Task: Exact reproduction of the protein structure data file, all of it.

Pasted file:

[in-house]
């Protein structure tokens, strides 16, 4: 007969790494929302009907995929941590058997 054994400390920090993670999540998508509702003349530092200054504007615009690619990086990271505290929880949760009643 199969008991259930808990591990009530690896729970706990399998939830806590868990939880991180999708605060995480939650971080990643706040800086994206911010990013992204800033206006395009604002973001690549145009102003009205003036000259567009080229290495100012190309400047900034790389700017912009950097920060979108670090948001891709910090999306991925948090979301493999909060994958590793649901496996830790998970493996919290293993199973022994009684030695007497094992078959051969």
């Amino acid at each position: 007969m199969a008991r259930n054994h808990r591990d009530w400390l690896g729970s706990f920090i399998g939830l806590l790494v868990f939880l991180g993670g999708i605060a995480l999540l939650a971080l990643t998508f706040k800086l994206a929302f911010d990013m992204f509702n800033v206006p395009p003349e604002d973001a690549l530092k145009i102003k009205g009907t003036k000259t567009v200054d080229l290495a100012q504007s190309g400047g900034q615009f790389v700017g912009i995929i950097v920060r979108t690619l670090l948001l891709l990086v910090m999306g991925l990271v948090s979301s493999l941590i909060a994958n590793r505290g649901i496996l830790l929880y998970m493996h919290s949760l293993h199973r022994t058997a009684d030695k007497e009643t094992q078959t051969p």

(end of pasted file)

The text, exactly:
[in-house]
């Protein structure tokens, strides 16, 4: 007969790494929302009907995929941590058997 054994400390920090993670999540998508509702003349530092200054504007615009690619990086990271505290929880949760009643 199969008991259930808990591990009530690896729970706990399998939830806590868990939880991180999708605060995480939650971080990643706040800086994206911010990013992204800033206006395009604002973001690549145009102003009205003036000259567009080229290495100012190309400047900034790389700017912009950097920060979108670090948001891709910090999306991925948090979301493999909060994958590793649901496996830790998970493996919290293993199973022994009684030695007497094992078959051969």
């Amino acid at each position: 007969m199969a008991r259930n054994h808990r591990d009530w400390l690896g729970s706990f920090i399998g939830l806590l790494v868990f939880l991180g993670g999708i605060a995480l999540l939650a971080l990643t998508f706040k800086l994206a929302f911010d990013m992204f509702n800033v206006p395009p003349e604002d973001a690549l530092k145009i102003k009205g009907t003036k000259t567009v200054d080229l290495a100012q504007s190309g400047g900034q615009f790389v700017g912009i995929i950097v920060r979108t690619l670090l948001l891709l990086v910090m999306g991925l990271v948090s979301s493999l941590i909060a994958n590793r505290g649901i496996l830790l929880y998970m493996h919290s949760l293993h199973r022994t058997a009684d030695k007497e009643t094992q078959t051969p």